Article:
Ok, well, um, in that case…

Lindy had a conversation finally with Dr. Orchard, who is running the clinical trial we visited Minnesota about.  He said that he didn’t feel that the bone marrow transplant would be in Armand’s best interest.  Because of the limited data showing any effectiveness of the transplant, and the extent to which the trauma that the procedure affects his body, he wasn’t sure that the transplant wouldn’t do more harm than good.


We’re not 100% sure where we go from here.  Back in January Armand had a muscle biopsy as part of the testing for his diagnosis.  Dr. Orchard said he plans to test any remaining tissue to find the exact genetic mutation that Armand has, and use that to find alternate treaments.  Also, the AIM therapy offered by Dr. Whitley, the geneticist in Minnesota, is also an option — the issue there is financial.  Insurance might cover the “active ingredient” of the cocktail of medications they would use, or they might not; and that’s the most expensive medication of the group, costing $30-40,000 per year that Armand would be taking it (which might be the rest of his life should a new treatment/cure not come along).

Another option for future consideration is chemical chaperone therapy.  When Armand’s body produces some of the enzyme he needs, sometimes it is “misshapen” in a process called protien folding — the cell itself doesn’t recognize the enzyme and destroys it as an invader, which is part of the reason he doesn’t have enough in his body.  A synthesized molecule  N-octyl-4-epi-β-valienamine (NOEV) is given orally, is able to cross the blood-brain barrier, and attach itself to the broken enzymes so they may take their proper shape, and continue with their work on breaking down the lipids necessary for proper biological function.  This therapy has been shown to have some success in mice, but as Dr. Orchard put it, it’s “not ready for prime time yet”.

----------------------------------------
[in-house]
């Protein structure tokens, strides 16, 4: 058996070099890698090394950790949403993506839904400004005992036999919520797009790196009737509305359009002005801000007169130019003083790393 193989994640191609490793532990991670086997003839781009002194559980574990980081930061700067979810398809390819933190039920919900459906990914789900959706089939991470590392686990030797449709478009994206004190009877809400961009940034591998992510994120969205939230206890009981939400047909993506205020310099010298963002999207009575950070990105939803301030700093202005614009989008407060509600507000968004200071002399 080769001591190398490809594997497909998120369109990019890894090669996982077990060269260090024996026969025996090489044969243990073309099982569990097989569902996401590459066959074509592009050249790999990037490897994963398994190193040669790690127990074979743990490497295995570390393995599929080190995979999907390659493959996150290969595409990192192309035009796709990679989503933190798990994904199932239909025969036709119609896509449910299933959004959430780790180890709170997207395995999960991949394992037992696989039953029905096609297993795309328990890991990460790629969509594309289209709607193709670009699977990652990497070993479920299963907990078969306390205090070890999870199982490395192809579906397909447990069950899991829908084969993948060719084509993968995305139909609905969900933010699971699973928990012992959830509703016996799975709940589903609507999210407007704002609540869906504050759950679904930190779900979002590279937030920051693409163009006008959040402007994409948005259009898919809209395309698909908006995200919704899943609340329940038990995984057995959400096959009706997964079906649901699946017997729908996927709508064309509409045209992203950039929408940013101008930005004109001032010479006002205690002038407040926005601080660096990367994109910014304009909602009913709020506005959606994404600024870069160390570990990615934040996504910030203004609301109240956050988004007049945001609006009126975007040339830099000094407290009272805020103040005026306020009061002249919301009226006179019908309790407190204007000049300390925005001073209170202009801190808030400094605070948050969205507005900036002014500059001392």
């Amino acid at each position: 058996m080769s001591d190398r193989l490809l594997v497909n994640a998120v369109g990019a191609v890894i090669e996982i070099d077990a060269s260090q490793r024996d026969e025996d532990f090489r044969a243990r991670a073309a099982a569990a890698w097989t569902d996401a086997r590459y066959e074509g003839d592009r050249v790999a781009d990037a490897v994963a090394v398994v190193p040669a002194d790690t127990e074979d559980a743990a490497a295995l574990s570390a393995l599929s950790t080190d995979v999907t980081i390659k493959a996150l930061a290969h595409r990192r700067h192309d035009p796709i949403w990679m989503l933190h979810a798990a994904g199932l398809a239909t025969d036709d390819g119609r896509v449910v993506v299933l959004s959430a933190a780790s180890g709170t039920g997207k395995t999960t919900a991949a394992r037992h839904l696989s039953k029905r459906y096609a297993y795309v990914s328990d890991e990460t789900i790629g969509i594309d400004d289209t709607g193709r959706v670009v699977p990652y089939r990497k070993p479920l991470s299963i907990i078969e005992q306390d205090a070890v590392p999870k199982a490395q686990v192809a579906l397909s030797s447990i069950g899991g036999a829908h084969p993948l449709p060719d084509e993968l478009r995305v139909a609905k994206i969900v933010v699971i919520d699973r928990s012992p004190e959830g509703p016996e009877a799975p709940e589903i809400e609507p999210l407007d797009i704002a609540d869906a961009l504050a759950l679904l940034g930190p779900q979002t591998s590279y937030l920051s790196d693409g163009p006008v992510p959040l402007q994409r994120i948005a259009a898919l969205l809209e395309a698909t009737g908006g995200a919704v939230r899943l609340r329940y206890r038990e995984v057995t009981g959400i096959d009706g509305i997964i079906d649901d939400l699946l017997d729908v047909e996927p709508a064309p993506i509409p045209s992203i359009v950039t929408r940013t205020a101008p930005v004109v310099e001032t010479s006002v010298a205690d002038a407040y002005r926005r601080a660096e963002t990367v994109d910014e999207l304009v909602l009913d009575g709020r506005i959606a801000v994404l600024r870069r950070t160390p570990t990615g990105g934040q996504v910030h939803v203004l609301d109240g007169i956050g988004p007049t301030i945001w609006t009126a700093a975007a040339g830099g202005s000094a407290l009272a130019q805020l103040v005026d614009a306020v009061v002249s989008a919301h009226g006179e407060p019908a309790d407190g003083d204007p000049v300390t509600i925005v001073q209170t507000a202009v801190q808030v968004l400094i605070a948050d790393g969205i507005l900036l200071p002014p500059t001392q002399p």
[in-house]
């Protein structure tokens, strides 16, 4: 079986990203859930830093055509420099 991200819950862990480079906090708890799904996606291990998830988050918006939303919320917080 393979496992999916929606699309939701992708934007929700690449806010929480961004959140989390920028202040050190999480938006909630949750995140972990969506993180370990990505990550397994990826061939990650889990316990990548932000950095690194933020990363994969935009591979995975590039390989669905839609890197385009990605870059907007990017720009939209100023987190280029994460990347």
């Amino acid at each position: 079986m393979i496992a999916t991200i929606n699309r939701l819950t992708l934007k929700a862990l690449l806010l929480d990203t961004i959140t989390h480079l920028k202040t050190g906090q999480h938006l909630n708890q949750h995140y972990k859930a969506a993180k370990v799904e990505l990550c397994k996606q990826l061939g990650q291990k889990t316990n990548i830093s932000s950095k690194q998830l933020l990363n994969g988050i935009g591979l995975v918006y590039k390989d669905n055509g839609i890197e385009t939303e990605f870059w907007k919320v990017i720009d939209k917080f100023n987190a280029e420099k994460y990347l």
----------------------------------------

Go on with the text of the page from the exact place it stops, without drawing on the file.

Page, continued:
There is a video that may better explain this therapy here.

The other distant option is gene replacement therapy.  In this treatment, adeno-associated viruses (AAVs) are injected carrying proper DNA.  When the virus, which has no known pathology (meaning it hasn’t been shown to cause any disease in humans, so there is very low immune response) infects the brain cells, it infuses the cells with its own DNA — which would have a healthy genome helping the body produce healthy enzymes.  There are already trials using this treatment in patients with Alzheimer’s, cystic fibrosis, muscular dystrophy, and Parkinson’s, but not yet for GM1.

More on this treatment can be found here and here.

Both of these treatments have had some promise in mice, but haven’t reached human trials yet.  So for right now we’re in a holding pattern as far as treatment.  We have expressed to Dr. Orchard that we were not looking at the transplant as a single option, nor were we looking at it as a cure — as the tag line to this blog states, we’re looking for more time.  We’re trying to stave off the progression of this disorder, especially as it affects him neurologically, until something better, stronger (faster?) comes along, ready for prime time.

Here is where I would try to photoshop a picture of Armand’s face superimposed over Deion Sanders.

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One Response to Ok, well, um, in that case…

  1. Pingback: Article: Gene Therapy Coming of Age? | Armand's Hope

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